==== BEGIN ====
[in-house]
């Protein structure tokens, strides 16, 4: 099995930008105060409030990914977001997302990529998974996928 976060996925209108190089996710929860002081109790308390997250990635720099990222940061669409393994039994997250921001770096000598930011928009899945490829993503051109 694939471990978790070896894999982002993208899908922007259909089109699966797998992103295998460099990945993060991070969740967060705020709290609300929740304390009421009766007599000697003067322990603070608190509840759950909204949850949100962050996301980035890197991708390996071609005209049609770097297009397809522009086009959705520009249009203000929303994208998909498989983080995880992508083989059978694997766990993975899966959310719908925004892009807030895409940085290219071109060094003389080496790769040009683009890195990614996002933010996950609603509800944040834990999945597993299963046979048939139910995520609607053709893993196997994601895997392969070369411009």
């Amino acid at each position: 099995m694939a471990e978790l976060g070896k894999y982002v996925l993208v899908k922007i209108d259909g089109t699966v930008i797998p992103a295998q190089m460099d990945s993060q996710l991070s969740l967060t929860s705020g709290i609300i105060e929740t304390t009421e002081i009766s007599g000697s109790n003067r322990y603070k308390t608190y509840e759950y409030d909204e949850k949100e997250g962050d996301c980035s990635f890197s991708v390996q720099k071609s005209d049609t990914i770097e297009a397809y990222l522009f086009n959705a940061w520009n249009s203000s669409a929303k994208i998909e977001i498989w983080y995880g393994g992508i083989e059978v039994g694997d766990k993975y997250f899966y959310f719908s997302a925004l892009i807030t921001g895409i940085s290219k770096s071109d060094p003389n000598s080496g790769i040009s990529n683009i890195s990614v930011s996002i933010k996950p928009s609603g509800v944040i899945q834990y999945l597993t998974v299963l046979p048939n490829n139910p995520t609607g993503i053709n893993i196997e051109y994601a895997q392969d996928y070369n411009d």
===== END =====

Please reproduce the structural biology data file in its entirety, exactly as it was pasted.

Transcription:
[in-house]
């Protein structure tokens, strides 16, 4: 099995930008105060409030990914977001997302990529998974996928 976060996925209108190089996710929860002081109790308390997250990635720099990222940061669409393994039994997250921001770096000598930011928009899945490829993503051109 694939471990978790070896894999982002993208899908922007259909089109699966797998992103295998460099990945993060991070969740967060705020709290609300929740304390009421009766007599000697003067322990603070608190509840759950909204949850949100962050996301980035890197991708390996071609005209049609770097297009397809522009086009959705520009249009203000929303994208998909498989983080995880992508083989059978694997766990993975899966959310719908925004892009807030895409940085290219071109060094003389080496790769040009683009890195990614996002933010996950609603509800944040834990999945597993299963046979048939139910995520609607053709893993196997994601895997392969070369411009």
């Amino acid at each position: 099995m694939a471990e978790l976060g070896k894999y982002v996925l993208v899908k922007i209108d259909g089109t699966v930008i797998p992103a295998q190089m460099d990945s993060q996710l991070s969740l967060t929860s705020g709290i609300i105060e929740t304390t009421e002081i009766s007599g000697s109790n003067r322990y603070k308390t608190y509840e759950y409030d909204e949850k949100e997250g962050d996301c980035s990635f890197s991708v390996q720099k071609s005209d049609t990914i770097e297009a397809y990222l522009f086009n959705a940061w520009n249009s203000s669409a929303k994208i998909e977001i498989w983080y995880g393994g992508i083989e059978v039994g694997d766990k993975y997250f899966y959310f719908s997302a925004l892009i807030t921001g895409i940085s290219k770096s071109d060094p003389n000598s080496g790769i040009s990529n683009i890195s990614v930011s996002i933010k996950p928009s609603g509800v944040i899945q834990y999945l597993t998974v299963l046979p048939n490829n139910p995520t609607g993503i053709n893993i196997e051109y994601a895997q392969d996928y070369n411009d």